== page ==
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Victim Assistance

The policy of the Metropolitan Police Department (MPD) is to treat all victims/witnesses in a respectful, responsive, and compassionate manner that reflects the Department’s recognition of the trauma of victimization. A member’s interaction with the victim/witness of a crime shall not contribute additional harm. Toward that end, MPD members assist crime victims by providing them with information about their rights and available programs and services that can help them cope with physical injury, emotional trauma, and economic loss. Additional information about specialized programs and services are listed below.

Crime Victim's Bill of Rights

A crime victim has the right to:

  1. Be treated with fairness and with respect for the victim's dignity and privacy;
  2. Be reasonably protected from the accused offender;
  3. Be notified of court proceedings;
  4. Be present at all court proceedings related to the offense, including the sentencing, and release, parole, record-sealing, and post-conviction hearings, unless the court determines that testimony by the victim would be materially affected if the victim heard other testimony or where the needs of justice otherwise require;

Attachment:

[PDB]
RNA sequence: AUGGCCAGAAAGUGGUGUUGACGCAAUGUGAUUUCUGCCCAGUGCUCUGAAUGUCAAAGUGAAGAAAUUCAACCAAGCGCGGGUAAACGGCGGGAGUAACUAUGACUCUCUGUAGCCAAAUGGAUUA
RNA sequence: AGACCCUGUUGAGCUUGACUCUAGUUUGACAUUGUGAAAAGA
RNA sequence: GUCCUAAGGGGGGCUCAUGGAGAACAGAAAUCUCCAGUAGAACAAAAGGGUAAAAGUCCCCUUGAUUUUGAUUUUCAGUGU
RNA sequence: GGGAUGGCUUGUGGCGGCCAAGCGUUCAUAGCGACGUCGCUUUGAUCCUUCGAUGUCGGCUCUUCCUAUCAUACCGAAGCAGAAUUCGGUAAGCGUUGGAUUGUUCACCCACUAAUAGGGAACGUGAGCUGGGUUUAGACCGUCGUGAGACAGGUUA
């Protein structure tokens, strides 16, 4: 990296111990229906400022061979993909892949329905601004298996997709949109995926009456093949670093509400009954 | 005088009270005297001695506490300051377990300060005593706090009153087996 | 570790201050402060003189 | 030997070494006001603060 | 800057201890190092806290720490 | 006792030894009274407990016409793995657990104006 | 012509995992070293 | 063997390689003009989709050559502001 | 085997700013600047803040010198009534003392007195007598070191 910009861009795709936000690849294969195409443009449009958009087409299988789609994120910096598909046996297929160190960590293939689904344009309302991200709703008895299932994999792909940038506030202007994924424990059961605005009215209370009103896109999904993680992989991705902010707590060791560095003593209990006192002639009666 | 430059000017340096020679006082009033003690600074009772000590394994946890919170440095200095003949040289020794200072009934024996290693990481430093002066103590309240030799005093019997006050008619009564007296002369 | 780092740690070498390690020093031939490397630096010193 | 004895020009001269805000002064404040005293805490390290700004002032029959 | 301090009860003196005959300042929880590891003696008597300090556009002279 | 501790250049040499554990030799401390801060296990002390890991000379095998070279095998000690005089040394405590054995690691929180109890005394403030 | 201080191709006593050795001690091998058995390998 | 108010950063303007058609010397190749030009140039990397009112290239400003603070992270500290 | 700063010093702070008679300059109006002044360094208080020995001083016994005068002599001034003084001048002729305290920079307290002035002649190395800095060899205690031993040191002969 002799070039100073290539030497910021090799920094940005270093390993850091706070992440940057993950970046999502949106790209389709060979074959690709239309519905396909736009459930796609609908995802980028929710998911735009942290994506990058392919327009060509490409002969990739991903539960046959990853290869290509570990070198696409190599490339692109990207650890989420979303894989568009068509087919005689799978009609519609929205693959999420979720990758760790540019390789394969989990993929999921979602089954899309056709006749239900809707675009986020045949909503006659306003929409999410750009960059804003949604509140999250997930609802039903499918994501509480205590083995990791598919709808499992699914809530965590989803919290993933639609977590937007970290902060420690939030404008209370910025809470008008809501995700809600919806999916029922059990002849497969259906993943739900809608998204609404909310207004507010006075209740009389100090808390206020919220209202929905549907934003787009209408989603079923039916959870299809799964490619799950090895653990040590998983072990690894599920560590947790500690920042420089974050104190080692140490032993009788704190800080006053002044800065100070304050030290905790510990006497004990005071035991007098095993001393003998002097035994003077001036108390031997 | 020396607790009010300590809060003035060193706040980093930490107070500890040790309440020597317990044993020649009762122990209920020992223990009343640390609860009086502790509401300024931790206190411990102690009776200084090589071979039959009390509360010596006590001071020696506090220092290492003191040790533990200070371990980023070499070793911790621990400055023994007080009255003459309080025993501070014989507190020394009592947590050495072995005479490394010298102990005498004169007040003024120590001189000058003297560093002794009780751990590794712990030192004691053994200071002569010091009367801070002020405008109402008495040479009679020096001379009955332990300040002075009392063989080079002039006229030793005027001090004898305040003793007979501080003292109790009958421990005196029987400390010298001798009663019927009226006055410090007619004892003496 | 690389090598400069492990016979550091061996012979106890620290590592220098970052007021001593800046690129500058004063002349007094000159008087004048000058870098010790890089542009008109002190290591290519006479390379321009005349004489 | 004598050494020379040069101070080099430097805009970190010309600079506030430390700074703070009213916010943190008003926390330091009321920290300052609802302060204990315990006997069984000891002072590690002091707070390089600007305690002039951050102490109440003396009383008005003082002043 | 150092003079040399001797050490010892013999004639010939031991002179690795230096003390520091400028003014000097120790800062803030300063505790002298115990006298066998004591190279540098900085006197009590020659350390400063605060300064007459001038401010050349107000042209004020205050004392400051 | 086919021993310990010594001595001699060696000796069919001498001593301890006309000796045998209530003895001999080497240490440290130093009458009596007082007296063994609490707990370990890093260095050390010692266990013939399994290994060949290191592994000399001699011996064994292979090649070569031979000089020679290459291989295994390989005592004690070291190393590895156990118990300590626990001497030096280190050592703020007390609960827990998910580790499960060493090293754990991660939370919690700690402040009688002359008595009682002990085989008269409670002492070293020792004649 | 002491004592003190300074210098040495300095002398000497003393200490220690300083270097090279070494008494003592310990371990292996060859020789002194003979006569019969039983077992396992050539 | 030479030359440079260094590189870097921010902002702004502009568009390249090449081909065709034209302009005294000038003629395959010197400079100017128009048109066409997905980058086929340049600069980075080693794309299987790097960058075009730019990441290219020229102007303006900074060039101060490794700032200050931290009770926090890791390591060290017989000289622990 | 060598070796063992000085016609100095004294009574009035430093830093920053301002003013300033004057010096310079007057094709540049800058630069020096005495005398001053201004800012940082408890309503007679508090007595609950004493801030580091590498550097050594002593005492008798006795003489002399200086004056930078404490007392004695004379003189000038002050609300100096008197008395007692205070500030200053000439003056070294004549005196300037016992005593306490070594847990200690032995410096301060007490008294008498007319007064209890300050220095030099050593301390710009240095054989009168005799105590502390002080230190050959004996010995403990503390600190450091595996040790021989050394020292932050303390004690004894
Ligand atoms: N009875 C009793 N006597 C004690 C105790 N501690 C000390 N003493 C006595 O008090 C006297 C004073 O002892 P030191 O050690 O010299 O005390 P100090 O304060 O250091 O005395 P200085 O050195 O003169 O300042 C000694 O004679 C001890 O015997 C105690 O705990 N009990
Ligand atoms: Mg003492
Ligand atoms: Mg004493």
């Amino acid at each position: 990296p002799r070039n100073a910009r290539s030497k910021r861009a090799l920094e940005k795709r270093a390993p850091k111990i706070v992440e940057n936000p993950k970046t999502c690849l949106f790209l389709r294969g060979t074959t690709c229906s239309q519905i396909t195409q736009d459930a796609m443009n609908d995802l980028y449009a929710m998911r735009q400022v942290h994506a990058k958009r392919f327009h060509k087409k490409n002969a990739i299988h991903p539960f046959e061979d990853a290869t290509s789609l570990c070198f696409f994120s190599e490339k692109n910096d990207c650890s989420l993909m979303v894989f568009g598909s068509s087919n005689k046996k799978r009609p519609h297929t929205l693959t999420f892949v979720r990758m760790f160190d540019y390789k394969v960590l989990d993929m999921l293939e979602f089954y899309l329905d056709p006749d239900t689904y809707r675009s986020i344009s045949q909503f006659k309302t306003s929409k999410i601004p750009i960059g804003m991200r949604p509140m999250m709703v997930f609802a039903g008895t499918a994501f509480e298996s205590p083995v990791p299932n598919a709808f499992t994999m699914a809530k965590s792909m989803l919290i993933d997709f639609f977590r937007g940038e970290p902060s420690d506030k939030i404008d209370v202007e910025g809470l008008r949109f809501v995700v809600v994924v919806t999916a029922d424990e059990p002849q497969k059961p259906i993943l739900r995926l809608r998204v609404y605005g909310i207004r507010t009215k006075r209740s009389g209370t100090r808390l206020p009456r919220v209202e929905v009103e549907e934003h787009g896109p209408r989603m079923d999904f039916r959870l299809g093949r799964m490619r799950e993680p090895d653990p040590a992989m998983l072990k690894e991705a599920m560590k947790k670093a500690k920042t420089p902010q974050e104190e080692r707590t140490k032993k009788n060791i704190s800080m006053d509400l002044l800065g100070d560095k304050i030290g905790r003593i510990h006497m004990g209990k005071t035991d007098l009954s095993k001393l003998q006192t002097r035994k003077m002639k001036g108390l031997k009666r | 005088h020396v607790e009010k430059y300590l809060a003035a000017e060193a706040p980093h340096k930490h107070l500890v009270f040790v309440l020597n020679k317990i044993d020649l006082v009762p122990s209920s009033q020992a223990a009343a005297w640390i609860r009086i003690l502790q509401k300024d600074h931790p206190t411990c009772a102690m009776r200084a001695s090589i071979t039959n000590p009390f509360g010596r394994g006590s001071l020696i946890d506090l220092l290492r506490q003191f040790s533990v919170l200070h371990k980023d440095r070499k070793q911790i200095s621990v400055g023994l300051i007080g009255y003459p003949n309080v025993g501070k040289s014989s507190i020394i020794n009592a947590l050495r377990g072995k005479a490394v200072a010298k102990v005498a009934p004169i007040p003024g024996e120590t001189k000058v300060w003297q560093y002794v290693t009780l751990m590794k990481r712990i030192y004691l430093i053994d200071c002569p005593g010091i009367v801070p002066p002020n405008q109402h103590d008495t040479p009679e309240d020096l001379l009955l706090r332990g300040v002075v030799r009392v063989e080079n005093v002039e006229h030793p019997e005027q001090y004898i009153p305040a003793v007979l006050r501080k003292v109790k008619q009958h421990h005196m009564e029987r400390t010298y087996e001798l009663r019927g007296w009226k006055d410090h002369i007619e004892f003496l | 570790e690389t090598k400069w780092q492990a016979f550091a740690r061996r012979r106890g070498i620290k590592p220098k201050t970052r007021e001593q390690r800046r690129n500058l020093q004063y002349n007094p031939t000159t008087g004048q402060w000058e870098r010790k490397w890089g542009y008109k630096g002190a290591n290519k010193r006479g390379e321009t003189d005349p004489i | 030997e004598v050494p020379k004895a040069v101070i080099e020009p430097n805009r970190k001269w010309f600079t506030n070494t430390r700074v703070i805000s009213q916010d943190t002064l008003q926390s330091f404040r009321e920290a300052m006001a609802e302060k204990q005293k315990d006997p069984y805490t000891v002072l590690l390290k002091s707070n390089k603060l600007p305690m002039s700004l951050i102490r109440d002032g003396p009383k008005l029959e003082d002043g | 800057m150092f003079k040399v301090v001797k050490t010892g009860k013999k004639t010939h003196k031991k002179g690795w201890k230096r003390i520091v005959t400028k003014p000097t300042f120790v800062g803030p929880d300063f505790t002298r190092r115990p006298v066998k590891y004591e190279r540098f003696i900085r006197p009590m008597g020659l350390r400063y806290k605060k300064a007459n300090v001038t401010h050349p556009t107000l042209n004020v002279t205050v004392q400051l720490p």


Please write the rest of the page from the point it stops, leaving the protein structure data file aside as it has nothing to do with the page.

5. Confer with an attorney for the prosecution in the case which does not include the authority to direct the prosecution of the case;
  6. An order of restitution from the person convicted of the criminal conduct that caused the victim's loss or injury;
  7. Information about the conviction, sentencing, imprisonment, detention, and release of the offender, and about any court order to seal the offender's criminal records;
  8. Notice of the rights provided in this chapter and under the laws of the District of Columbia; and
  9. Be notified of any available victim advocate or other appropriate person to develop a safety plan and appropriate services.

Crime Victims Compensation Program (CVCP)

The Crime Victims Compensation Program administered by tthe Superior Court of DC assists innocent victims of violent crime and their families with crime-related expenses such as funeral and burial costs, medical and mental health costs, lost wages, loss of support and services, clean up of a crime scene and, for victims of domestic violence, the cost of temporary shelter. Through the services of a victim advocate, crime victims receive assistance in filing applications; locating victim service programs, support groups, or mental health counselors; and handling quality of life issues that arise after victimization. 

Resources and Services

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